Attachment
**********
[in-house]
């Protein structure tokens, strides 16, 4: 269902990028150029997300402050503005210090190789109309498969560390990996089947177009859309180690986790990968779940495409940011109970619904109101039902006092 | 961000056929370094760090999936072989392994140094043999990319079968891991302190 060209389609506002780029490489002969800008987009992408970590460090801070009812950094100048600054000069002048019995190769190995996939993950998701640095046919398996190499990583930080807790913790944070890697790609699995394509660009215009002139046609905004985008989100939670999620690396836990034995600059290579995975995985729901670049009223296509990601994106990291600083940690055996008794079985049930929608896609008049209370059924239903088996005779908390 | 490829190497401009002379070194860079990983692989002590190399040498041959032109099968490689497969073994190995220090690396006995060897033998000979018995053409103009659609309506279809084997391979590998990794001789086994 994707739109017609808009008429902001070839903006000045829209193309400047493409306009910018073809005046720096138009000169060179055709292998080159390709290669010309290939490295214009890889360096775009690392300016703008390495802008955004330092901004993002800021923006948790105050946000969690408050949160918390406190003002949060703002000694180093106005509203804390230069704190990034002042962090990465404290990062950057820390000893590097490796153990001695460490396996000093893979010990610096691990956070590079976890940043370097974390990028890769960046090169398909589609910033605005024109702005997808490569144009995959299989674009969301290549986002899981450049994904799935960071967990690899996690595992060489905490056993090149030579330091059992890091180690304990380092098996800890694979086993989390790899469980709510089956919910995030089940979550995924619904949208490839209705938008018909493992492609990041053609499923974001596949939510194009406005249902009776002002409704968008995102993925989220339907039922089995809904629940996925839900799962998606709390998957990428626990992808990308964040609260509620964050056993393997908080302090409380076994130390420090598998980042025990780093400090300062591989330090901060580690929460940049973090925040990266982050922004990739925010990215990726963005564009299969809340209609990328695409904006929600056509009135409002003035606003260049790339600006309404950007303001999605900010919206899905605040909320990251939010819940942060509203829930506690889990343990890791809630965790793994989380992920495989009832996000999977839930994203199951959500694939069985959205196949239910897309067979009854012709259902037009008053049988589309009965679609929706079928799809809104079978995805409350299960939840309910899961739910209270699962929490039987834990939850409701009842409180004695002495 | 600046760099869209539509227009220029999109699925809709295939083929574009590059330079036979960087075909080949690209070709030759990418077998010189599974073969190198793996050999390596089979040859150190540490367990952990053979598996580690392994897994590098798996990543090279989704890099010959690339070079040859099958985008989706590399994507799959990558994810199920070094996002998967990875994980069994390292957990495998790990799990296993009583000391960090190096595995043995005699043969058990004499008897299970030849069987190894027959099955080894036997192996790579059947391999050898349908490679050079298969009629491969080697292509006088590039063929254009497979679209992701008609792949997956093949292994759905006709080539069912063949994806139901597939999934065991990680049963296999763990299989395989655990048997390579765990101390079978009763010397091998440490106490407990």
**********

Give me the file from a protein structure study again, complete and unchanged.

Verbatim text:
[in-house]
């Protein structure tokens, strides 16, 4: 269902990028150029997300402050503005210090190789109309498969560390990996089947177009859309180690986790990968779940495409940011109970619904109101039902006092 | 961000056929370094760090999936072989392994140094043999990319079968891991302190 060209389609506002780029490489002969800008987009992408970590460090801070009812950094100048600054000069002048019995190769190995996939993950998701640095046919398996190499990583930080807790913790944070890697790609699995394509660009215009002139046609905004985008989100939670999620690396836990034995600059290579995975995985729901670049009223296509990601994106990291600083940690055996008794079985049930929608896609008049209370059924239903088996005779908390 | 490829190497401009002379070194860079990983692989002590190399040498041959032109099968490689497969073994190995220090690396006995060897033998000979018995053409103009659609309506279809084997391979590998990794001789086994 994707739109017609808009008429902001070839903006000045829209193309400047493409306009910018073809005046720096138009000169060179055709292998080159390709290669010309290939490295214009890889360096775009690392300016703008390495802008955004330092901004993002800021923006948790105050946000969690408050949160918390406190003002949060703002000694180093106005509203804390230069704190990034002042962090990465404290990062950057820390000893590097490796153990001695460490396996000093893979010990610096691990956070590079976890940043370097974390990028890769960046090169398909589609910033605005024109702005997808490569144009995959299989674009969301290549986002899981450049994904799935960071967990690899996690595992060489905490056993090149030579330091059992890091180690304990380092098996800890694979086993989390790899469980709510089956919910995030089940979550995924619904949208490839209705938008018909493992492609990041053609499923974001596949939510194009406005249902009776002002409704968008995102993925989220339907039922089995809904629940996925839900799962998606709390998957990428626990992808990308964040609260509620964050056993393997908080302090409380076994130390420090598998980042025990780093400090300062591989330090901060580690929460940049973090925040990266982050922004990739925010990215990726963005564009299969809340209609990328695409904006929600056509009135409002003035606003260049790339600006309404950007303001999605900010919206899905605040909320990251939010819940942060509203829930506690889990343990890791809630965790793994989380992920495989009832996000999977839930994203199951959500694939069985959205196949239910897309067979009854012709259902037009008053049988589309009965679609929706079928799809809104079978995805409350299960939840309910899961739910209270699962929490039987834990939850409701009842409180004695002495 | 600046760099869209539509227009220029999109699925809709295939083929574009590059330079036979960087075909080949690209070709030759990418077998010189599974073969190198793996050999390596089979040859150190540490367990952990053979598996580690392994897994590098798996990543090279989704890099010959690339070079040859099958985008989706590399994507799959990558994810199920070094996002998967990875994980069994390292957990495998790990799990296993009583000391960090190096595995043995005699043969058990004499008897299970030849069987190894027959099955080894036997192996790579059947391999050898349908490679050079298969009629491969080697292509006088590039063929254009497979679209992701008609792949997956093949292994759905006709080539069912063949994806139901597939999934065991990680049963296999763990299989395989655990048997390579765990101390079978009763010397091998440490106490407990």